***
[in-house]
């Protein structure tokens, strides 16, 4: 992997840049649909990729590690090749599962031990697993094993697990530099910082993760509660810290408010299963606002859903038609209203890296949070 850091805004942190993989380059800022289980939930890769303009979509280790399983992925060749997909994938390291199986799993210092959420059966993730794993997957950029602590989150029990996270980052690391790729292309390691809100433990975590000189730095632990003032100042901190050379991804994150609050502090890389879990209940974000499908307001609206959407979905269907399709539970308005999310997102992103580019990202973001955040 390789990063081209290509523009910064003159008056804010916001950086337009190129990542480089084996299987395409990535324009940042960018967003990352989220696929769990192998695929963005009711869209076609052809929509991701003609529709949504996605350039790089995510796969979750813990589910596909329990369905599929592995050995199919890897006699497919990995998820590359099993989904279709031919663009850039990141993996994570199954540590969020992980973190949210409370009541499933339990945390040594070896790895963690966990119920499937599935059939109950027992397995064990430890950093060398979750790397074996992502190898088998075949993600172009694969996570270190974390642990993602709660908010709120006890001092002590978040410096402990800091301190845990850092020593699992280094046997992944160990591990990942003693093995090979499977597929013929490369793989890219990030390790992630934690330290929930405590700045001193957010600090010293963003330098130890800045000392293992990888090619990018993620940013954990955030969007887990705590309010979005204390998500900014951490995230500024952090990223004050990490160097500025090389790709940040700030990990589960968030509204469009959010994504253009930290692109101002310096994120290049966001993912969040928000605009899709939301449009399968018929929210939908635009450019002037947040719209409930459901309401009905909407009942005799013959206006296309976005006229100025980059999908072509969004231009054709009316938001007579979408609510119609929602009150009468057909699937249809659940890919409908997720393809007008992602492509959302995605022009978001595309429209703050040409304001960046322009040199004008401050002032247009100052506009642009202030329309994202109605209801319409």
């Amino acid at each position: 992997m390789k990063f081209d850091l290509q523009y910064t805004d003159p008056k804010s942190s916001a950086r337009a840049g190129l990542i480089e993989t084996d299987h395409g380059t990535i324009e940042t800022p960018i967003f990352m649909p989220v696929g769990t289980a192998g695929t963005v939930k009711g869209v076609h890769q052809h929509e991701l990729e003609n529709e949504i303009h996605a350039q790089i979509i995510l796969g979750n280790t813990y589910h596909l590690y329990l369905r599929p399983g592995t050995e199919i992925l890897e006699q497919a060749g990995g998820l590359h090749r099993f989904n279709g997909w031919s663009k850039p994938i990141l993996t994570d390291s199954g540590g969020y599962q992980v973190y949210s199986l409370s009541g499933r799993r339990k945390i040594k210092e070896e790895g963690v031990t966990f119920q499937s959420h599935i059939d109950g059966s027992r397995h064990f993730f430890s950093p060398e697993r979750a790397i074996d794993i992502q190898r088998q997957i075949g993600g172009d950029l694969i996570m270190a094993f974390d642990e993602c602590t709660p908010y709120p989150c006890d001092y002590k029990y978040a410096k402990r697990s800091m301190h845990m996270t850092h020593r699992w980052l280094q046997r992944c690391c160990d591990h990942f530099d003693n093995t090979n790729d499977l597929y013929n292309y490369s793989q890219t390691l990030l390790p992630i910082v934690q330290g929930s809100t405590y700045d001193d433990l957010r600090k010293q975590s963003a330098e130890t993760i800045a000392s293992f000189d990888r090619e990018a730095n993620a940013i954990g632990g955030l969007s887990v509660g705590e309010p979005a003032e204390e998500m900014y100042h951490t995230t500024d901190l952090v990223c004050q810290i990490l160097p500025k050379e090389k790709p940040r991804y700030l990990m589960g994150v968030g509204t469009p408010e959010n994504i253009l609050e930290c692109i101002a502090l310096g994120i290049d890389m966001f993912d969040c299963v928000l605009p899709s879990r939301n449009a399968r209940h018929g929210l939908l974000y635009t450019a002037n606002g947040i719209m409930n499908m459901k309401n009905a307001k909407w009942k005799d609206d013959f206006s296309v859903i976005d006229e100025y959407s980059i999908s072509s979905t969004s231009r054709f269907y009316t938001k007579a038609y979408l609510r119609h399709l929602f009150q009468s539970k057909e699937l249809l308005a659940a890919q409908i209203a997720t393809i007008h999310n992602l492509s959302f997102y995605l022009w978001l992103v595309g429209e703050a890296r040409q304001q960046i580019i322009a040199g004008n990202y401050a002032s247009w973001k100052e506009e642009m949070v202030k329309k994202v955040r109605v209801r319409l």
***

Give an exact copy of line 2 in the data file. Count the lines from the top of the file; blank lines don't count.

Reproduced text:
């Protein structure tokens, strides 16, 4: 992997840049649909990729590690090749599962031990697993094993697990530099910082993760509660810290408010299963606002859903038609209203890296949070 850091805004942190993989380059800022289980939930890769303009979509280790399983992925060749997909994938390291199986799993210092959420059966993730794993997957950029602590989150029990996270980052690391790729292309390691809100433990975590000189730095632990003032100042901190050379991804994150609050502090890389879990209940974000499908307001609206959407979905269907399709539970308005999310997102992103580019990202973001955040 390789990063081209290509523009910064003159008056804010916001950086337009190129990542480089084996299987395409990535324009940042960018967003990352989220696929769990192998695929963005009711869209076609052809929509991701003609529709949504996605350039790089995510796969979750813990589910596909329990369905599929592995050995199919890897006699497919990995998820590359099993989904279709031919663009850039990141993996994570199954540590969020992980973190949210409370009541499933339990945390040594070896790895963690966990119920499937599935059939109950027992397995064990430890950093060398979750790397074996992502190898088998075949993600172009694969996570270190974390642990993602709660908010709120006890001092002590978040410096402990800091301190845990850092020593699992280094046997992944160990591990990942003693093995090979499977597929013929490369793989890219990030390790992630934690330290929930405590700045001193957010600090010293963003330098130890800045000392293992990888090619990018993620940013954990955030969007887990705590309010979005204390998500900014951490995230500024952090990223004050990490160097500025090389790709940040700030990990589960968030509204469009959010994504253009930290692109101002310096994120290049966001993912969040928000605009899709939301449009399968018929929210939908635009450019002037947040719209409930459901309401009905909407009942005799013959206006296309976005006229100025980059999908072509969004231009054709009316938001007579979408609510119609929602009150009468057909699937249809659940890919409908997720393809007008992602492509959302995605022009978001595309429209703050040409304001960046322009040199004008401050002032247009100052506009642009202030329309994202109605209801319409």